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Habitat Magazine Insider Guide



Love the One You’re With

I owe it to Carmen Jones. That’s the musical I recently saw with my friends, Pam and Steve. Even though the production had nothing to do with real estate, it made me rethink my current apartment fantasy: trading in the responsibilities of co-op living for a carefree rental. 

In Carmen Jones, soldier Joe abandons the dependable and loyal Cindy Lou for the flashy and faithless Carmen Jones. At dinner after the show, my friends veered from discussing the drama to trading design ideas for the upcoming apartment renovations each was about to start. Listening to them, I thought about my own not-so-old co-op renovation and my recent flirtation with renting. I began to wonder if I wasn’t a bit like the character of soldier Joe. 

My unit had been spacious and sturdy, a Cindy Lou sort of loft. But over time, as things fell apart, I began to yearn for an updated Carmen Jones sort of place. I drew up an A-list of features, most of which were a dreamer’s folly. The apartment is in a landmarked 1930s warehouse, so I could never install central air-conditioning, carve out a fireplace, or hang a terrace. I couldn’t even knock out a few bricks to install simple air vents so that I could cook without filling the apartment with smoke. 

But I didn’t want to move. My co-op was my home. Fellow shareholders, the super, and our managing agent were my tribe. Over many years we have celebrated, upgraded, and made mistakes together. My desire for something better did not include wanting better neighbors. 

I decided to try again with the space I had, this time with more modest desires, like privacy. After years of loft-living, I wanted a bedroom and bathroom with walls that stretched all the way from the floor to the ceiling. I wanted doors with knobs and latches, not wood and pulley contraptions that were designed for a barn. And while venting to the outside was still off the list, I learned that I could get the same results with state-of-the-art appliances.

After a year of planning followed by a year of construction, I was back in love with my Cindy Lou apartment. At least for a while – until I discovered that renovations and complicated machines age at a distressingly rapid rate. Despite my updated surroundings, in many ways I was back to square one: fixing stuff. The now out-of-warranty condenser dryer left my clothes wet. The high-end oven couldn’t stay at 350 degrees for more than 20 minutes. And the tall, beautiful doors would unexpectedly drift closed without any prompting.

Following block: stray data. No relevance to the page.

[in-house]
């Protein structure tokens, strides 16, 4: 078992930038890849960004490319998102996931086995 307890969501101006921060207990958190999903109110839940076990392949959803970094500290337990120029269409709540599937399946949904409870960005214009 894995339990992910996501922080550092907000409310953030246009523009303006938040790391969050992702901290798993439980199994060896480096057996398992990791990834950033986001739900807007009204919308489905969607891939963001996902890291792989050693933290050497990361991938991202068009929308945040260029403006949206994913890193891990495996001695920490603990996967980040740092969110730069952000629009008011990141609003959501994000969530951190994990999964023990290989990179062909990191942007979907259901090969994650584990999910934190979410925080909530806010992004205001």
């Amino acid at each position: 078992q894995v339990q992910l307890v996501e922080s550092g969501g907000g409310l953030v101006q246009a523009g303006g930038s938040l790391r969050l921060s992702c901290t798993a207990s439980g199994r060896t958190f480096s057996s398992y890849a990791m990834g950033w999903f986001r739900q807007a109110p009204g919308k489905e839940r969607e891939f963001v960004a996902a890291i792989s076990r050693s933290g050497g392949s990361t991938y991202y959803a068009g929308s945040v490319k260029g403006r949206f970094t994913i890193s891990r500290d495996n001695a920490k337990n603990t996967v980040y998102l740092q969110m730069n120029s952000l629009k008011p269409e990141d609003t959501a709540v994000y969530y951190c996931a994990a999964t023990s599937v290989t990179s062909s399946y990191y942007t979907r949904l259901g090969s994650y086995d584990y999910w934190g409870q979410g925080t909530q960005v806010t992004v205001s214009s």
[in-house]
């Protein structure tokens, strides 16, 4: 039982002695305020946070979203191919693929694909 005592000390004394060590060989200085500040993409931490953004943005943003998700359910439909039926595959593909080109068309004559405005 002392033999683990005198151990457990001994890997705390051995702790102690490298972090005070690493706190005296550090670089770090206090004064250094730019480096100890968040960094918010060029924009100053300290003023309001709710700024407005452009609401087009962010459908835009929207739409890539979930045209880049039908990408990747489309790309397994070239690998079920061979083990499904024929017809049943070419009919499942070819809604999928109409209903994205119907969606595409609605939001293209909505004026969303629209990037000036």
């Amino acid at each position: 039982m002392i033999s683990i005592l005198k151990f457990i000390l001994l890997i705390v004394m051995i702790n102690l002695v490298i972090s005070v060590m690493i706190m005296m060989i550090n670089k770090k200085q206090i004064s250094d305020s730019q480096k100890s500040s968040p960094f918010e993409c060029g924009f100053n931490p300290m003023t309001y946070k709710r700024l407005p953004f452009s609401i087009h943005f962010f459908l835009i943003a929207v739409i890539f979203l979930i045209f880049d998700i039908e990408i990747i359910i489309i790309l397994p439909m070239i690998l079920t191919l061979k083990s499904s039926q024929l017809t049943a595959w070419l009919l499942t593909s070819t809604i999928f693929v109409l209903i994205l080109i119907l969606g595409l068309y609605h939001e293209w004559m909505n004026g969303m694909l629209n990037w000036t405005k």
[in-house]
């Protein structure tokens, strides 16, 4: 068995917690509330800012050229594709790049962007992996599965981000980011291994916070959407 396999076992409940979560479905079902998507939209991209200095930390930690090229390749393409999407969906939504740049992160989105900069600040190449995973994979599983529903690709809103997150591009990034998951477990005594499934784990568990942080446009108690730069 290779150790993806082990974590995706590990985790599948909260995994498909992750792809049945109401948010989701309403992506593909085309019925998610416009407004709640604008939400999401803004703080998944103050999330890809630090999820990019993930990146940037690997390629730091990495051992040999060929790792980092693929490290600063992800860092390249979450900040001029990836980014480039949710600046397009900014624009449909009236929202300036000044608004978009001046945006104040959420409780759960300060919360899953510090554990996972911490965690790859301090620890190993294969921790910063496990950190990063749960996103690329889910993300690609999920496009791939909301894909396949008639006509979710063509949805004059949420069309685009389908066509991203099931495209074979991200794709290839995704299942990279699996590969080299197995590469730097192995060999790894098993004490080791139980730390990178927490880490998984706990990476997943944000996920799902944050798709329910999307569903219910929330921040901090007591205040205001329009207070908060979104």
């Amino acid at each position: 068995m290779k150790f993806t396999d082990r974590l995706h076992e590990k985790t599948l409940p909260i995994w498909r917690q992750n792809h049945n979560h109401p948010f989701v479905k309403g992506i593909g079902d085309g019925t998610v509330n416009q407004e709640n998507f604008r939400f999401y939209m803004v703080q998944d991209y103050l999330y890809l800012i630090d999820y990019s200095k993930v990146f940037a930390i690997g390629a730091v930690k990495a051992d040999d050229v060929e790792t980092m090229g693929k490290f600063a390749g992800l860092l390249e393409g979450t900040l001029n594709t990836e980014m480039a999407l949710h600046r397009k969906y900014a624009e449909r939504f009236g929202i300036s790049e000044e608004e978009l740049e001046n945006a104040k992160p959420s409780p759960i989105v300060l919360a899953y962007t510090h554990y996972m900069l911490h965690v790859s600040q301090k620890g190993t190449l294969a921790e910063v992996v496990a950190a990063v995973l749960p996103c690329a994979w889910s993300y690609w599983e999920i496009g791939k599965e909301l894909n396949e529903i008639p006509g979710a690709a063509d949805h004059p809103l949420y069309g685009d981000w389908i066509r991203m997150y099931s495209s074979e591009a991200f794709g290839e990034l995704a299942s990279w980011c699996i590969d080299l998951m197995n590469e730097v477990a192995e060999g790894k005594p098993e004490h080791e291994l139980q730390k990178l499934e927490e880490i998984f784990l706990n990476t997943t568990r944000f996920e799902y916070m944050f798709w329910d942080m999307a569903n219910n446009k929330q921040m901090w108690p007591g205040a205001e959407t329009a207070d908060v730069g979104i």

Then one day, while I waited on the phone, holding for service requests to be answered in the order in which they were received, my eyes began to wander to the window. I saw nearby rental buildings where residents simply drop off repair orders with their landlords. Plus, I was facing major assessments while these carefree renters were paying exactly what they’d paid the month before. 

But after seeing Carmen Jones, I came back to my senses. Even with the work required for ownership, my renovated Cindy Lou apartment is still pretty nice. If I packed up and moved in hope of finding a carefree Carmen Jones rental, daily life might be easier, but at what cost? Instead of neighbors like mine who are bound by shared responsibility and goals, I might wind up living among people as fickle as I had been, brought together only by proximity and sheetrock. If I took the option to turn in my key whenever I thought of greener pastures, I might be forever unsatisfied, like Joe. Or worse, like Carmen.

Months later, Pam and Steve are still in the planning stages of their renovations. Me? I am on hold for the exterminator, looking up painters to give my Cindy Lou apartment a new winter coat.

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